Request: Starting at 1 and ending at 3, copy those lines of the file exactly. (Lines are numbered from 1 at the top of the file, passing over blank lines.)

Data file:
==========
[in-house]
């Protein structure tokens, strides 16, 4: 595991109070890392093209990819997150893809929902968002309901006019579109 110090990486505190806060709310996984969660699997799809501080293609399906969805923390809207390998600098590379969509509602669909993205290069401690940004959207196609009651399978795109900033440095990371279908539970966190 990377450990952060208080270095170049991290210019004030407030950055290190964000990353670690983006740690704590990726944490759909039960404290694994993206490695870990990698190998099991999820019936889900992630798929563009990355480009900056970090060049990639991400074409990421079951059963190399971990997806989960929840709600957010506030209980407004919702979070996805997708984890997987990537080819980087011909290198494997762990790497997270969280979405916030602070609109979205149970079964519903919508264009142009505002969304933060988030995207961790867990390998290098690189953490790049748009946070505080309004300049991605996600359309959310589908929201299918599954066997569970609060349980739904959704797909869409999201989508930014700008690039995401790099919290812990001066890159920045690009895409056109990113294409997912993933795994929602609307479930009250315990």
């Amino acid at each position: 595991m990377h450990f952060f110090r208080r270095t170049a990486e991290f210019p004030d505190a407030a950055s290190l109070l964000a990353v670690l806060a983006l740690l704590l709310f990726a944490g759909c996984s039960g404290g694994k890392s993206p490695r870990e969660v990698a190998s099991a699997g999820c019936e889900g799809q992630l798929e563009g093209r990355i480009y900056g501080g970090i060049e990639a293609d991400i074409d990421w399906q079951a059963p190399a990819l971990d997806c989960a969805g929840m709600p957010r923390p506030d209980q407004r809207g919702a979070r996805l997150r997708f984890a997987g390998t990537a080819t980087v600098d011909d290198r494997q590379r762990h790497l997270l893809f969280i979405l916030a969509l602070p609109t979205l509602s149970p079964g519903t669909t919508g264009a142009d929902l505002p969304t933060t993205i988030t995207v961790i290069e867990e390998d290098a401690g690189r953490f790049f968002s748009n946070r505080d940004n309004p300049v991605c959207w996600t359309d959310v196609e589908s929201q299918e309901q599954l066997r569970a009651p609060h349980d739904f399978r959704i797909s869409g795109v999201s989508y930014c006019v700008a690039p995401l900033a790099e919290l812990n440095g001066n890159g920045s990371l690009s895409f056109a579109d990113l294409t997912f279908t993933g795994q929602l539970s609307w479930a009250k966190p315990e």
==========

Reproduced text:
[in-house]
């Protein structure tokens, strides 16, 4: 595991109070890392093209990819997150893809929902968002309901006019579109 110090990486505190806060709310996984969660699997799809501080293609399906969805923390809207390998600098590379969509509602669909993205290069401690940004959207196609009651399978795109900033440095990371279908539970966190 990377450990952060208080270095170049991290210019004030407030950055290190964000990353670690983006740690704590990726944490759909039960404290694994993206490695870990990698190998099991999820019936889900992630798929563009990355480009900056970090060049990639991400074409990421079951059963190399971990997806989960929840709600957010506030209980407004919702979070996805997708984890997987990537080819980087011909290198494997762990790497997270969280979405916030602070609109979205149970079964519903919508264009142009505002969304933060988030995207961790867990390998290098690189953490790049748009946070505080309004300049991605996600359309959310589908929201299918599954066997569970609060349980739904959704797909869409999201989508930014700008690039995401790099919290812990001066890159920045690009895409056109990113294409997912993933795994929602609307479930009250315990």
């Amino acid at each position: 595991m990377h450990f952060f110090r208080r270095t170049a990486e991290f210019p004030d505190a407030a950055s290190l109070l964000a990353v670690l806060a983006l740690l704590l709310f990726a944490g759909c996984s039960g404290g694994k890392s993206p490695r870990e969660v990698a190998s099991a699997g999820c019936e889900g799809q992630l798929e563009g093209r990355i480009y900056g501080g970090i060049e990639a293609d991400i074409d990421w399906q079951a059963p190399a990819l971990d997806c989960a969805g929840m709600p957010r923390p506030d209980q407004r809207g919702a979070r996805l997150r997708f984890a997987g390998t990537a080819t980087v600098d011909d290198r494997q590379r762990h790497l997270l893809f969280i979405l916030a969509l602070p609109t979205l509602s149970p079964g519903t669909t919508g264009a142009d929902l505002p969304t933060t993205i988030t995207v961790i290069e867990e390998d290098a401690g690189r953490f790049f968002s748009n946070r505080d940004n309004p300049v991605c959207w996600t359309d959310v196609e589908s929201q299918e309901q599954l066997r569970a009651p609060h349980d739904f399978r959704i797909s869409g795109v999201s989508y930014c006019v700008a690039p995401l900033a790099e919290l812990n440095g001066n890159g920045s990371l690009s895409f056109a579109d990113l294409t997912f279908t993933g795994q929602l539970s609307w479930a009250k966190p315990e």